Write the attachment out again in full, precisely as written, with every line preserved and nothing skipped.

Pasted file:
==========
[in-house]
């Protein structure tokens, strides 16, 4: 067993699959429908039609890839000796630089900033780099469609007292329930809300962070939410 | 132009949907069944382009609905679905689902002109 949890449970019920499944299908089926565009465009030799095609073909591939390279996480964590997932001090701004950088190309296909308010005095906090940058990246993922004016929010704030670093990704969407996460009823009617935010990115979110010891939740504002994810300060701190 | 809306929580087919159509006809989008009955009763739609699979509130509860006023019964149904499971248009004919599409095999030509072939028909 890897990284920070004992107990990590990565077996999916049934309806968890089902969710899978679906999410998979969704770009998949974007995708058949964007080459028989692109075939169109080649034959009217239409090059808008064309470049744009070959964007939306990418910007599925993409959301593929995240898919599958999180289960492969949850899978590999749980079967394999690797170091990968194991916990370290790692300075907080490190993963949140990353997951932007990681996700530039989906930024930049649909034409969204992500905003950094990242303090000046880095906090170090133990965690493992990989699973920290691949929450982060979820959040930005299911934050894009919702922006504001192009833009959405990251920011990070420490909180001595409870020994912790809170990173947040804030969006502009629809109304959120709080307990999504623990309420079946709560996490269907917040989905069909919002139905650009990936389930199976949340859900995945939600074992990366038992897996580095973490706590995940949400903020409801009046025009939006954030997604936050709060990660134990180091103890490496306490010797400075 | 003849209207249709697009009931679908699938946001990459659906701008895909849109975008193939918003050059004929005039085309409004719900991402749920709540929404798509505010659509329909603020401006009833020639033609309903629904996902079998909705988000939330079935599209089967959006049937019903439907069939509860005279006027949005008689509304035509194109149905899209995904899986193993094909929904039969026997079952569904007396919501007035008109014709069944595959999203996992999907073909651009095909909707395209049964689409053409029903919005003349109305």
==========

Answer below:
[in-house]
């Protein structure tokens, strides 16, 4: 067993699959429908039609890839000796630089900033780099469609007292329930809300962070939410 | 132009949907069944382009609905679905689902002109 949890449970019920499944299908089926565009465009030799095609073909591939390279996480964590997932001090701004950088190309296909308010005095906090940058990246993922004016929010704030670093990704969407996460009823009617935010990115979110010891939740504002994810300060701190 | 809306929580087919159509006809989008009955009763739609699979509130509860006023019964149904499971248009004919599409095999030509072939028909 890897990284920070004992107990990590990565077996999916049934309806968890089902969710899978679906999410998979969704770009998949974007995708058949964007080459028989692109075939169109080649034959009217239409090059808008064309470049744009070959964007939306990418910007599925993409959301593929995240898919599958999180289960492969949850899978590999749980079967394999690797170091990968194991916990370290790692300075907080490190993963949140990353997951932007990681996700530039989906930024930049649909034409969204992500905003950094990242303090000046880095906090170090133990965690493992990989699973920290691949929450982060979820959040930005299911934050894009919702922006504001192009833009959405990251920011990070420490909180001595409870020994912790809170990173947040804030969006502009629809109304959120709080307990999504623990309420079946709560996490269907917040989905069909919002139905650009990936389930199976949340859900995945939600074992990366038992897996580095973490706590995940949400903020409801009046025009939006954030997604936050709060990660134990180091103890490496306490010797400075 | 003849209207249709697009009931679908699938946001990459659906701008895909849109975008193939918003050059004929005039085309409004719900991402749920709540929404798509505010659509329909603020401006009833020639033609309903629904996902079998909705988000939330079935599209089967959006049937019903439907069939509860005279006027949005008689509304035509194109149905899209995904899986193993094909929904039969026997079952569904007396919501007035008109014709069944595959999203996992999907073909651009095909909707395209049964689409053409029903919005003349109305």